Africa, Humanitarianism, War & Conflict

Congo and The Things That Don’t Seem to Change

In a country people don’t like to think about, there’s reason for worry and reason for hope. 

Today, I attended an event hosted by the McCain Institute (yes, that McCain, but actually his wife) on humanitarian issues–specifically, the situation in the Democratic Republic of Congo,1 which for now is mostly at peace but after decades of civil war, a corrupt government, localized conflicts, and protests, that peace is very tentative. An Institute expert on Congo, who has visited the country with the McCains broke down the current issues in a country that is so difficult to deal with. But at the outset, there are some facts about the country that make its footprint on the world very large, even politically, economically, and even militarily it doesn’t matter to most people on Earth, for now. It is the second largest country in Africa, which, as it has been pointed out lately, is a lot larger than we generally think. It has 75 million people, more than France. It is rich in natural resources, such as diamonds, copper, and cobalt. And it is notoriously poor, with a GDP per capita of about $400, and ranking last or near-last in the Human Development Index.

  1. Not to be confused with the Republic of Congo, its smaller neighbor to the north. They’ve actually had this naming conflict for a while, and you’d think that 50 years after independence they’d have figured out names that wouldn’t leave us confused. They haven’t figured it out.

 

Congo has a rough history. In the late 19th century it was besieged by slave raids and the monstrous King Leopold II of Belgium, which ruled the area as a colony. Not long after establishing independence in 1960, its prime minister, Patrice Lumumba, leading to a string of coups and transitions that culminated in the chief of the army, Joseph Mobuto rising to power. He ruled as a dictator of the country then called Zaire, with support from the United States until the end of the Cold War. After he was forced out of office in 1997, civil war followed. The Second Congo War resulted in the deaths of over 5 million people. In 2013, the U.N. authorized its first offensive brigade to put down a rebellion; the international body has continued to be heavily involved and a source of stability in the country.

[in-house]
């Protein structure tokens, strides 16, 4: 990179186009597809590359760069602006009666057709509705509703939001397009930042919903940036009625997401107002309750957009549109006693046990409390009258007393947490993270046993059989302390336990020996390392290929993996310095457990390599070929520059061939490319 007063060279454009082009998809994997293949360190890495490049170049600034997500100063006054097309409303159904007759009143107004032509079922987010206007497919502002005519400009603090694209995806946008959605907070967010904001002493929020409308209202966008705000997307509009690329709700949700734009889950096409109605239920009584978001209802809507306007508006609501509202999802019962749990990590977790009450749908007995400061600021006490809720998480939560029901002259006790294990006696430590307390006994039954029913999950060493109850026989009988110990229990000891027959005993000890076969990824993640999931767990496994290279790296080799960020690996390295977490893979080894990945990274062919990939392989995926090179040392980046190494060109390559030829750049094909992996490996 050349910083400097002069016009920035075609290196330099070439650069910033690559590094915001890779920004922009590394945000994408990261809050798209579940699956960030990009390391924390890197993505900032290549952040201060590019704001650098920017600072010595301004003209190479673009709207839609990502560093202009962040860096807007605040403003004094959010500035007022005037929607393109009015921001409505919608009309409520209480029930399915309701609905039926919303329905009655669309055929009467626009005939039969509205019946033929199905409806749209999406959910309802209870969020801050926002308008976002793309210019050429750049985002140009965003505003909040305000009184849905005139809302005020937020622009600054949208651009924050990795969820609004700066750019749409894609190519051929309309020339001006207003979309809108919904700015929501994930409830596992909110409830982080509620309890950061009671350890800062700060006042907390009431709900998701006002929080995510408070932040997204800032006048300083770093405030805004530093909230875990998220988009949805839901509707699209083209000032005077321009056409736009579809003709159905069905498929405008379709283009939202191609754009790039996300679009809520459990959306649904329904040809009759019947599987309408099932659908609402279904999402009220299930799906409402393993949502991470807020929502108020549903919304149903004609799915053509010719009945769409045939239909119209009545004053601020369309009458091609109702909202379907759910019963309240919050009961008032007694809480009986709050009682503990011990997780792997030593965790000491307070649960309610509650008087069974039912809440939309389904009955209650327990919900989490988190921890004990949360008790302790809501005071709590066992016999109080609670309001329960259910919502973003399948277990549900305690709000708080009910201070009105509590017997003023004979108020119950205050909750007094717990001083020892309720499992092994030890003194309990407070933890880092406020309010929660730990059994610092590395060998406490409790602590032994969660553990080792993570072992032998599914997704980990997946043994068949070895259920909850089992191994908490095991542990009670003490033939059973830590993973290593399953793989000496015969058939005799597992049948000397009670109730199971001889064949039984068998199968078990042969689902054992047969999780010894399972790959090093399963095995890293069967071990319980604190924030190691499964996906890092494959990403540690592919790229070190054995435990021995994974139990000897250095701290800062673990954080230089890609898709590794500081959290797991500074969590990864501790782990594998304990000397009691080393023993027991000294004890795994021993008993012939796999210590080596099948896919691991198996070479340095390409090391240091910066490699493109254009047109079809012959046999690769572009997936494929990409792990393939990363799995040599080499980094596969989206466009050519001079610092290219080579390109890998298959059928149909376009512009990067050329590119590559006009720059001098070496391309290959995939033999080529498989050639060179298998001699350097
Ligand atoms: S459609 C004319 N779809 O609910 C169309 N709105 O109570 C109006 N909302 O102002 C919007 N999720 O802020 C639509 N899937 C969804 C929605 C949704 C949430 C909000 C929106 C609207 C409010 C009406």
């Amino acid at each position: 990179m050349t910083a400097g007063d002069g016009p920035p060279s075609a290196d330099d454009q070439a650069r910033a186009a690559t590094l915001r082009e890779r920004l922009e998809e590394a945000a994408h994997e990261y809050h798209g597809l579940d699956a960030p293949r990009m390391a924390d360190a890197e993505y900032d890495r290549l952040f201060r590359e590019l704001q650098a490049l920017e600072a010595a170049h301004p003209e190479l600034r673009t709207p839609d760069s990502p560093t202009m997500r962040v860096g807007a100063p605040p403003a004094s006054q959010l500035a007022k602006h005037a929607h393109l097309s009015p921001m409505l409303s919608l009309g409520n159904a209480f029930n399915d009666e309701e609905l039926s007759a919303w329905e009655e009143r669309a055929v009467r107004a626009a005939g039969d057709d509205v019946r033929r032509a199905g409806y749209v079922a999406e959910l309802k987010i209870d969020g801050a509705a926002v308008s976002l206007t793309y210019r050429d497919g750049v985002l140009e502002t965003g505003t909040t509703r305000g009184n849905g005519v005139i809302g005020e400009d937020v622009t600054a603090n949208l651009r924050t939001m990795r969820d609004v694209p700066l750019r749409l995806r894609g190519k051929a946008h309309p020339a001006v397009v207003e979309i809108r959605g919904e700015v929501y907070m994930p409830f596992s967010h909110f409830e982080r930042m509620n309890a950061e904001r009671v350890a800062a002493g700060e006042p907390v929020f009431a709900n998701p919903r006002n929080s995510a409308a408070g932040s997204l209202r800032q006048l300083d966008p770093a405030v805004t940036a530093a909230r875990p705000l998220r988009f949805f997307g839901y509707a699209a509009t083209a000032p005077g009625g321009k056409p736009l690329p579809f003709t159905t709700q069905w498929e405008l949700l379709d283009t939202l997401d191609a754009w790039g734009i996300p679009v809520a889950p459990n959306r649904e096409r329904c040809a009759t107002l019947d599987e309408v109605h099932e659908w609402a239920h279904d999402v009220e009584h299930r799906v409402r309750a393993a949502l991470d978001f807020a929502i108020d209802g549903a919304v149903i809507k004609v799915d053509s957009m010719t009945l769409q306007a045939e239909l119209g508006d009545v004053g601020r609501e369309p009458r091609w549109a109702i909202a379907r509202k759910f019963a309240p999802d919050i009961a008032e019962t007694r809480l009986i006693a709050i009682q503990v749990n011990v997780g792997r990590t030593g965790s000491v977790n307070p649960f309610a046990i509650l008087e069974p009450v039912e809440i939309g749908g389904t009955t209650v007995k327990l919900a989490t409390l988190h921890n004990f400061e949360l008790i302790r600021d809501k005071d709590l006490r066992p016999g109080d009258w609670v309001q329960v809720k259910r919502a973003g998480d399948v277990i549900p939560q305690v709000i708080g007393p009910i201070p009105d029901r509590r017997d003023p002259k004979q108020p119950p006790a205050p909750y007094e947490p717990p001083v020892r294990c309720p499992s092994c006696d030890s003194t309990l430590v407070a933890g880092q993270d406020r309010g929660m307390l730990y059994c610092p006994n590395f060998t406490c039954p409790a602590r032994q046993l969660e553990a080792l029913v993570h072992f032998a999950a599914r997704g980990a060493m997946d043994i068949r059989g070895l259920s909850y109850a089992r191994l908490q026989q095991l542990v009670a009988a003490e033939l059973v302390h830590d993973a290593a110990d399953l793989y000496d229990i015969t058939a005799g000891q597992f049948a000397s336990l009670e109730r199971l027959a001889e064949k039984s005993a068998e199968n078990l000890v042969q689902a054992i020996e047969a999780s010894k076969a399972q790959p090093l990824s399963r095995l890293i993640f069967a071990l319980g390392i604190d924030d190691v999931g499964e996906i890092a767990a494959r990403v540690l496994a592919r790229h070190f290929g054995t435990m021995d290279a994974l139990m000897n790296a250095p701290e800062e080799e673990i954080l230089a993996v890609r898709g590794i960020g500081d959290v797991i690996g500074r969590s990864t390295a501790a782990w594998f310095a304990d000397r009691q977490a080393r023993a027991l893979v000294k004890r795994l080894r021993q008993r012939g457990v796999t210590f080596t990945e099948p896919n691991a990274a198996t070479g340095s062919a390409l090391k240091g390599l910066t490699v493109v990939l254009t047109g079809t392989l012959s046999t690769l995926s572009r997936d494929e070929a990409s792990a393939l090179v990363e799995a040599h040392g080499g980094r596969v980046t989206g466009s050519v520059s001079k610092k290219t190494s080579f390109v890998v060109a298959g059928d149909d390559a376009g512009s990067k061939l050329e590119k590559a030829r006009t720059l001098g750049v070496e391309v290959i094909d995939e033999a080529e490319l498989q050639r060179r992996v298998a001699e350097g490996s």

Currently, Joseph Kabila, the president since 2006, is to keep power until the 2016 elections. The election of 2006 was seen as a largely fair, high-turnout election. However, the 2011 was viewed as something as of step backwards, and it may get worse if Kabila attempts to seek an unconstitutional third term. With the political situation potentially regressing, a tenuous peace, an amount of sexual violence that boggles the mind, and an economy and standards of living that consistently ranks low, it’s easy to be a pessimist–and it may be self-defeating. There are signs of hope, though. There is currently peace, of course conflict continues locally. Locally though, organizations like the McCain Institute are making an effort to change conditions on the ground, notably in the Kivu region. We’ve seen the U.N. function somewhat effectively here. And economically, in general we have “Africa rising”, and specifically, the country’s GDP growth looks quite good (to speak nothing of the distribution of income, as this could easily be concentrated wealth):

 

Congo GDP Growth

 

9% GDP growth is nothing to scoff at; of course, if you’re starting low, high growth is not too hard to achieve, once it has the right catalyst. And, from the looks of the chart, it’s the highest growth in a long, long time for DR Congo, and if peace can be maintained, we should expect such growth to continue, which would mean richer Congolese and potentially a virtuous cycle, as a richer government would be able to keep stability (so long as it doesn’t turn into another Mobuto regime). Of course, part of the reason growth is so high is that DR Congo has found a new, large market for 50% of its exports.

 

So some things have definitely changed. And there are reasons to be hopeful–but moreover to be active in these affairs.

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